Text by Andria Hickey

March 22 to April 21, 2007

Since his first exhibition at Galerie Art Mur in 2003, Guillaume Lachapelle has continued to manifest the absurd and unexplained in his intricately carved small wooden sculptures. This new series of sculptures is markedly different, incorporating the possibility of mobility by making these new works wearable art objects. Prêt-à-porter features a series of sculptures carefully constructed from found pieces of wood and attached to leather strapping to resemble back packs, holsters, portable stools, even musical instruments. Each object incorporates the decorative wood characteristics of antique furniture presenting a traditional domestic aesthetic with the finish itself giving the appearance of an elaborate old-world object. Yet, despite each object’s similarity to something one might use, Lachapelle parodies the frivolity of the art work by intentionally evading the its potential for utility. Within each piece there is an allusion to function: the object with shoulder straps could be a cabinet, its detailed circular edges, a makeshift seat; the holster strap could contain a weapon, a carving tool or a toy. These possibilities become functions of fiction as each object eludes its task: if these are vessels there are no lids or openings, if these are seats they are imbalanced, the instrument is mute and the weapon, docile.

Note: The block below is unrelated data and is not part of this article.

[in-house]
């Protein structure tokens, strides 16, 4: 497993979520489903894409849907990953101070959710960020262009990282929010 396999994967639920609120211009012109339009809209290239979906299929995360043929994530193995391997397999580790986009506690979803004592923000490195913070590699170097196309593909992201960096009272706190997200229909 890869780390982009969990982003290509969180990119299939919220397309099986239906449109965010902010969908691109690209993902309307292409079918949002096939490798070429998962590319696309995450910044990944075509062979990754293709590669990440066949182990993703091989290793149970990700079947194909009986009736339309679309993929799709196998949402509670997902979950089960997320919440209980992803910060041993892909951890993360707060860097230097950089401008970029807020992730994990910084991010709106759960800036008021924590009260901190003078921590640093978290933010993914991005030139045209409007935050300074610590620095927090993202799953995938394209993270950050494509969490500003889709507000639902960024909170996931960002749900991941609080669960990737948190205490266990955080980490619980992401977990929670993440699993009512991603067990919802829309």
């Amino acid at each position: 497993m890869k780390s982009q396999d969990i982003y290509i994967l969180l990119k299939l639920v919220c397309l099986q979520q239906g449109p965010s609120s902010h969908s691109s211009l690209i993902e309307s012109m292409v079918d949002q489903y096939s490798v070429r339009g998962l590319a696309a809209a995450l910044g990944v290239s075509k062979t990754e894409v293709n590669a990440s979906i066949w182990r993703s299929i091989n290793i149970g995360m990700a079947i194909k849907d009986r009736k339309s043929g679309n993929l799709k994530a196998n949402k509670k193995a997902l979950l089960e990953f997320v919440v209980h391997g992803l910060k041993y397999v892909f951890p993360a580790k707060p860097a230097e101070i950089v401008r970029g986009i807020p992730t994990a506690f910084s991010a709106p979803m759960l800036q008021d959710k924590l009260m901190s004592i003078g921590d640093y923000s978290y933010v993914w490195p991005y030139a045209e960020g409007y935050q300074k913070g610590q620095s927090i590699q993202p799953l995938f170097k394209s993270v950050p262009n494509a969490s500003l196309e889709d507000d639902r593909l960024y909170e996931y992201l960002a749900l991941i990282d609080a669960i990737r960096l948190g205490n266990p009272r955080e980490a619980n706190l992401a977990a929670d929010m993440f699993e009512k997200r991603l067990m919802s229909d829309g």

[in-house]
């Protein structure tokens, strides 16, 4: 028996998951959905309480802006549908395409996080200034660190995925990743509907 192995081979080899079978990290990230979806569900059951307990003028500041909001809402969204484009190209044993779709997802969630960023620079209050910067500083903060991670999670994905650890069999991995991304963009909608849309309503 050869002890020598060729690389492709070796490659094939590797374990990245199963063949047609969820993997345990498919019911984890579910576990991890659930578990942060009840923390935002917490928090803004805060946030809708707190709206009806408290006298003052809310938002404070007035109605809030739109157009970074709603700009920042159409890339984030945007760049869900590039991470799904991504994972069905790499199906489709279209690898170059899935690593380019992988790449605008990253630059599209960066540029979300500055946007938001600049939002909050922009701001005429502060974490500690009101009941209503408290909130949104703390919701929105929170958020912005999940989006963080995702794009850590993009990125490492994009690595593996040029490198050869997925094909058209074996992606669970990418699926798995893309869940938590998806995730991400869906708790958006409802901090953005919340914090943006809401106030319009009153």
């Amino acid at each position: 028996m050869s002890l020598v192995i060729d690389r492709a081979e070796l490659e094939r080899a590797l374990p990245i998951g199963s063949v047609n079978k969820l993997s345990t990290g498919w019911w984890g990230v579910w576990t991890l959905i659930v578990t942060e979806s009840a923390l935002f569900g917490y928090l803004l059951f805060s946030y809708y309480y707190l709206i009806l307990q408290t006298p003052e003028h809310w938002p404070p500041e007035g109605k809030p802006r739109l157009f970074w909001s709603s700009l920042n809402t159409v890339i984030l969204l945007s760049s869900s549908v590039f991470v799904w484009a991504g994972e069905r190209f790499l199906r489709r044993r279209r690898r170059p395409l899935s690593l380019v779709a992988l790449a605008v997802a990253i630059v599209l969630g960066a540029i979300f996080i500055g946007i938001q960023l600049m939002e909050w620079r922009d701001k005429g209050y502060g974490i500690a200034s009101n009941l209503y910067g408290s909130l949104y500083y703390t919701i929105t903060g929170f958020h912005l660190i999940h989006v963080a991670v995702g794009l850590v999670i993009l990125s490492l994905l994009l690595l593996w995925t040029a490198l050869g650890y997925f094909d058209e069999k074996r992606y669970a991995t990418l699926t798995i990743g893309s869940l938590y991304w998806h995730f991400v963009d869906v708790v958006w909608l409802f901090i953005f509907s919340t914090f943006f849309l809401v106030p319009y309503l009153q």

While Prêt-à-porter is a departure from the miniature worlds and impossible structures that characterized much of Lachapelle’s work, these new sculptures continue to imply the same potential for imagination as the small fantasies he creates in his other works. These objects at once embody utopic promises and experiments with failure. Like a game, Prêt-à-porter invites the viewer to participate in the production of the art object. The wearability of the sculptures presents the possibility of a performative relationship, where the viewer is transformed into a participant responsible for navigating the reception of the work. As a mobile mediator, the viewer, or wearer, ultimately becomes an integral part of the effect of display, providing a personal narrative of the object for curious onlookers. As objects located beyond installation on the gallery wall, these sculptures become fictional interventions into the everyday. The focus on imagination and narrative potential that is so central to Lachapelle’s work here transitions from the gallery into public space. The viewer’s impression of the objects become aspirations for their function, imposed narratives of almost, left slightly twisted by Lachapelle’s brooding reference to fantastical worlds where bridges go nowhere and portable cabinets of curiosity retain their mystery within sealed and hollow interiors.